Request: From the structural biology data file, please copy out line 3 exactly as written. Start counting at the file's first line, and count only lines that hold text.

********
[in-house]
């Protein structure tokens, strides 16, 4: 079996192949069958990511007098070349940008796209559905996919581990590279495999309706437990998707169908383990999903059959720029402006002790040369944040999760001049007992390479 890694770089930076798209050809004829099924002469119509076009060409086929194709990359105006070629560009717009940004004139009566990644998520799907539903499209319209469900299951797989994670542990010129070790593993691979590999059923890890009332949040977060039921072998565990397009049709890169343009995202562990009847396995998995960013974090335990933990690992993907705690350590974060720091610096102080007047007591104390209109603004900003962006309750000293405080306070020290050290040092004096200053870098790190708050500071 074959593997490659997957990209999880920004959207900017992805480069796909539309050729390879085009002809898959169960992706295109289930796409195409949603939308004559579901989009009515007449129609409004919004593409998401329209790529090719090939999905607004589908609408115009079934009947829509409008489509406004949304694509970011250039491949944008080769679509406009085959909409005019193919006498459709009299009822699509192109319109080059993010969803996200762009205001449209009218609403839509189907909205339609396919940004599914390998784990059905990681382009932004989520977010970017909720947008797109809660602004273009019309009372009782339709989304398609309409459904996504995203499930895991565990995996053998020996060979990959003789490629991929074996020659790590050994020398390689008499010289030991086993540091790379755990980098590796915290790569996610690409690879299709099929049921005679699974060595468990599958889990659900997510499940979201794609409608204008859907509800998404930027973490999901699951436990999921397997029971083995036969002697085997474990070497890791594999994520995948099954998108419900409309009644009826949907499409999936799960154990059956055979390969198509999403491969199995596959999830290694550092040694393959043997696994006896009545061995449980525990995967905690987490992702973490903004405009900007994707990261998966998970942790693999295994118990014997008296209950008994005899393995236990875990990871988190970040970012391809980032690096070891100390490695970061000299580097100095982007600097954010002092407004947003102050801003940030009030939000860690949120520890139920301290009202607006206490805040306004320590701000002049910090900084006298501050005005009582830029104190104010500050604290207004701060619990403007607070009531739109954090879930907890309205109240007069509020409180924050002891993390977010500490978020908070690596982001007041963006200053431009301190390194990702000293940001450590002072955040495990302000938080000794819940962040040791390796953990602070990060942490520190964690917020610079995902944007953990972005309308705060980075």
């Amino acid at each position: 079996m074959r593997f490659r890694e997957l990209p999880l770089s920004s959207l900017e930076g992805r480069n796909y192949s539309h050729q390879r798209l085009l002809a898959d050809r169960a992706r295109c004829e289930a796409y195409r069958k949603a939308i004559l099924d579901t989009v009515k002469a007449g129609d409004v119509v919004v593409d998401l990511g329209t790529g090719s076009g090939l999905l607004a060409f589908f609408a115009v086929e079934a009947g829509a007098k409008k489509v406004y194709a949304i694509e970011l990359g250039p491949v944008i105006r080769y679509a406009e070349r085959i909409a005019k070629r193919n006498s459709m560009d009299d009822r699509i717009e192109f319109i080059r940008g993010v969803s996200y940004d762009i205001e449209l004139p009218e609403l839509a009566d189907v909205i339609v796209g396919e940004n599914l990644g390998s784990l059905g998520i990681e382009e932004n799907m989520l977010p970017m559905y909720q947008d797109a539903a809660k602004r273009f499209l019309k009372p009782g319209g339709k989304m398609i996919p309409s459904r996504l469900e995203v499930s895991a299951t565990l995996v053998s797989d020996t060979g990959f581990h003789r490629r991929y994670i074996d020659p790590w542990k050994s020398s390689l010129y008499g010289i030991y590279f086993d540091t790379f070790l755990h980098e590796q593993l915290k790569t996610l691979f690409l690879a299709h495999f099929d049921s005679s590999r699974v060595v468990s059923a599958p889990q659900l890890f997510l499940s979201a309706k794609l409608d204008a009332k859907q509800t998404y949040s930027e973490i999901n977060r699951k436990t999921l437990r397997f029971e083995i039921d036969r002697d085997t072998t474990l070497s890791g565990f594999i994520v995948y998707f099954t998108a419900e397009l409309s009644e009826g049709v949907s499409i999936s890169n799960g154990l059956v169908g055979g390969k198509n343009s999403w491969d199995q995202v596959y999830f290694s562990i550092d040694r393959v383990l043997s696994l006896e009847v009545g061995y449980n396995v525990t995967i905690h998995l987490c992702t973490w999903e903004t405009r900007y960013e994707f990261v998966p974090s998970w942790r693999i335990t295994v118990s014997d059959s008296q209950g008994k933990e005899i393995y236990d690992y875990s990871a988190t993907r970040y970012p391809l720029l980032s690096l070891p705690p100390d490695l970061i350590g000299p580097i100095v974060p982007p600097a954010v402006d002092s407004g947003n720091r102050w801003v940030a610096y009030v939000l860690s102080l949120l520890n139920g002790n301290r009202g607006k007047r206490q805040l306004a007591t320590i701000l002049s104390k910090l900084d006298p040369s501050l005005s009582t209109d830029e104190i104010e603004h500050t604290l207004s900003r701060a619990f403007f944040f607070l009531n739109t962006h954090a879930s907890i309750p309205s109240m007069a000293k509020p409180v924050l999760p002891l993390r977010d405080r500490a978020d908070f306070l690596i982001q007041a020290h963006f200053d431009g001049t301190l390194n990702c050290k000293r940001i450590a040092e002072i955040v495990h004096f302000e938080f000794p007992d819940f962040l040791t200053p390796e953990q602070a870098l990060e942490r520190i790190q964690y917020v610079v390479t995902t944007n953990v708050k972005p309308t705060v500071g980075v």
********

């Amino acid at each position: 079996m074959r593997f490659r890694e997957l990209p999880l770089s920004s959207l900017e930076g992805r480069n796909y192949s539309h050729q390879r798209l085009l002809a898959d050809r169960a992706r295109c004829e289930a796409y195409r069958k949603a939308i004559l099924d579901t989009v009515k002469a007449g129609d409004v119509v919004v593409d998401l990511g329209t790529g090719s076009g090939l999905l607004a060409f589908f609408a115009v086929e079934a009947g829509a007098k409008k489509v406004y194709a949304i694509e970011l990359g250039p491949v944008i105006r080769y679509a406009e070349r085959i909409a005019k070629r193919n006498s459709m560009d009299d009822r699509i717009e192109f319109i080059r940008g993010v969803s996200y940004d762009i205001e449209l004139p009218e609403l839509a009566d189907v909205i339609v796209g396919e940004n599914l990644g390998s784990l059905g998520i990681e382009e932004n799907m989520l977010p970017m559905y909720q947008d797109a539903a809660k602004r273009f499209l019309k009372p009782g319209g339709k989304m398609i996919p309409s459904r996504l469900e995203v499930s895991a299951t565990l995996v053998s797989d020996t060979g990959f581990h003789r490629r991929y994670i074996d020659p790590w542990k050994s020398s390689l010129y008499g010289i030991y590279f086993d540091t790379f070790l755990h980098e590796q593993l915290k790569t996610l691979f690409l690879a299709h495999f099929d049921s005679s590999r699974v060595v468990s059923a599958p889990q659900l890890f997510l499940s979201a309706k794609l409608d204008a009332k859907q509800t998404y949040s930027e973490i999901n977060r699951k436990t999921l437990r397997f029971e083995i039921d036969r002697d085997t072998t474990l070497s890791g565990f594999i994520v995948y998707f099954t998108a419900e397009l409309s009644e009826g049709v949907s499409i999936s890169n799960g154990l059956v169908g055979g390969k198509n343009s999403w491969d199995q995202v596959y999830f290694s562990i550092d040694r393959v383990l043997s696994l006896e009847v009545g061995y449980n396995v525990t995967i905690h998995l987490c992702t973490w999903e903004t405009r900007y960013e994707f990261v998966p974090s998970w942790r693999i335990t295994v118990s014997d059959s008296q209950g008994k933990e005899i393995y236990d690992y875990s990871a988190t993907r970040y970012p391809l720029l980032s690096l070891p705690p100390d490695l970061i350590g000299p580097i100095v974060p982007p600097a954010v402006d002092s407004g947003n720091r102050w801003v940030a610096y009030v939000l860690s102080l949120l520890n139920g002790n301290r009202g607006k007047r206490q805040l306004a007591t320590i701000l002049s104390k910090l900084d006298p040369s501050l005005s009582t209109d830029e104190i104010e603004h500050t604290l207004s900003r701060a619990f403007f944040f607070l009531n739109t962006h954090a879930s907890i309750p309205s109240m007069a000293k509020p409180v924050l999760p002891l993390r977010d405080r500490a978020d908070f306070l690596i982001q007041a020290h963006f200053d431009g001049t301190l390194n990702c050290k000293r940001i450590a040092e002072i955040v495990h004096f302000e938080f000794p007992d819940f962040l040791t200053p390796e953990q602070a870098l990060e942490r520190i790190q964690y917020v610079v390479t995902t944007n953990v708050k972005p309308t705060v500071g980075v």